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Anesthesiology. 1997 Nov;87(5):1106-17.

Midazolam changes cerebral blood flow in discrete brain regions: an H2(15)O positron emission tomography study.

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1
Department of Anesthesiology and Critical Care Medicine, Memorial Sloan-Kettering Cancer Center and Cornell University Medical College, New York, New York 10021, USA. veselisr@mskcc.org

Abstract

BACKGROUND:

Changes in regional cerebral blood flow (rCBF) determined with H2(15)O positron emission tomographic imaging can identify neural circuits affected by centrally acting drugs.

METHODS:

Fourteen volunteers received one of two midazolam infusions adjusted according to electroencephalographic response. Low or high midazolam effects were identified using post-hoc spectral analysis of the electroencephalographic response obtained during positron emission tomographic imaging based on the absence or presence of 14-Hz spindle activity. The absolute change in global CBF was calculated, and relative changes in rCBF were determined using statistical parametric mapping with localization to standard stereotactic coordinates.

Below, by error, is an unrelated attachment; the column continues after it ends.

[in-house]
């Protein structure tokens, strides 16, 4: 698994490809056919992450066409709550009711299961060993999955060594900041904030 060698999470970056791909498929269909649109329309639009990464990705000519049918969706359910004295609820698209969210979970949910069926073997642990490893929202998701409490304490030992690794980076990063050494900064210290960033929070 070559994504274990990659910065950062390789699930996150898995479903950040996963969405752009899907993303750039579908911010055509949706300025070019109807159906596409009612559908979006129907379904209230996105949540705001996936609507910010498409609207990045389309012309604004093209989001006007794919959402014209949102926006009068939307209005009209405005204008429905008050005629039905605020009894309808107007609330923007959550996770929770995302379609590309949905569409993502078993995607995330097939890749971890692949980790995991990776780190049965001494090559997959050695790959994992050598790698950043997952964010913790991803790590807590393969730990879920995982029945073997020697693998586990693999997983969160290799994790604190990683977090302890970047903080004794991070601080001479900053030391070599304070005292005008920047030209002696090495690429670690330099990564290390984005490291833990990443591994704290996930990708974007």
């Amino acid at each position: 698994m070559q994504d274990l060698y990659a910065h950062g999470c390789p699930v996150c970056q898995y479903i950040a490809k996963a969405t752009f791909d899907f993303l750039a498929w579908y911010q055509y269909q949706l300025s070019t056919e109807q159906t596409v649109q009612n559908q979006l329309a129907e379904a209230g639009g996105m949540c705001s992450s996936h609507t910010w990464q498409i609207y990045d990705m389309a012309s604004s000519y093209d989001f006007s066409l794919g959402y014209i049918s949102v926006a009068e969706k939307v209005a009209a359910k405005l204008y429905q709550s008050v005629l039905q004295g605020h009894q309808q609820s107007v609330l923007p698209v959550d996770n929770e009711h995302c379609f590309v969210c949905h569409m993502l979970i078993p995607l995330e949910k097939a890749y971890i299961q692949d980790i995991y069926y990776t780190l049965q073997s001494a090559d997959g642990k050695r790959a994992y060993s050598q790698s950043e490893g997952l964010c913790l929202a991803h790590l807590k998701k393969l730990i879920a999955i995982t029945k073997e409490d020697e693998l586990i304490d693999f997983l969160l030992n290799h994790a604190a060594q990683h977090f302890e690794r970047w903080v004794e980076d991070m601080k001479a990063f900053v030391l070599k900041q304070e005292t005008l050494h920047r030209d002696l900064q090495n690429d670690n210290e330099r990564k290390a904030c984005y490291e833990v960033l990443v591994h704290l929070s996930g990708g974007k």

RESULTS:

The low-effect group received 7.5 +/- 1.7 mg midazolam (serum concentrations, 74 +/- 24 ng/ml), and the high-effect group received 9.7 +/- 1.3 mg midazolam (serum concentrations, 129 +/- 48 ng/ml). Midazolam decreased global CBF by 12% from 39.2 +/- 4.1 to 34.4 +/- 6.1 ml x 100 g(-1) x min(-1) (P < 0.02 at a partial pressure of carbon dioxide of 40 mmHg). The rCBF changes in the low-effect group were a subset of the high-effect group. Decreased rCBF (P < 0.001) occurred in the insula, the cingulate gyrus, multiple areas in the prefrontal cortex, the thalamus, and parietal and temporal association areas. Asymmetric changes occurred, particularly in the low-effect group, and were more significant in the left frontal cortex and thalamus and the right insula. Relative rCBF was increased in the occipital areas.

CONCLUSION:

Midazolam causes dose-related changes in rCBF in brain regions associated with the normal functioning of arousal, attention, and memory.

PMID:
9366463
[Indexed for MEDLINE]
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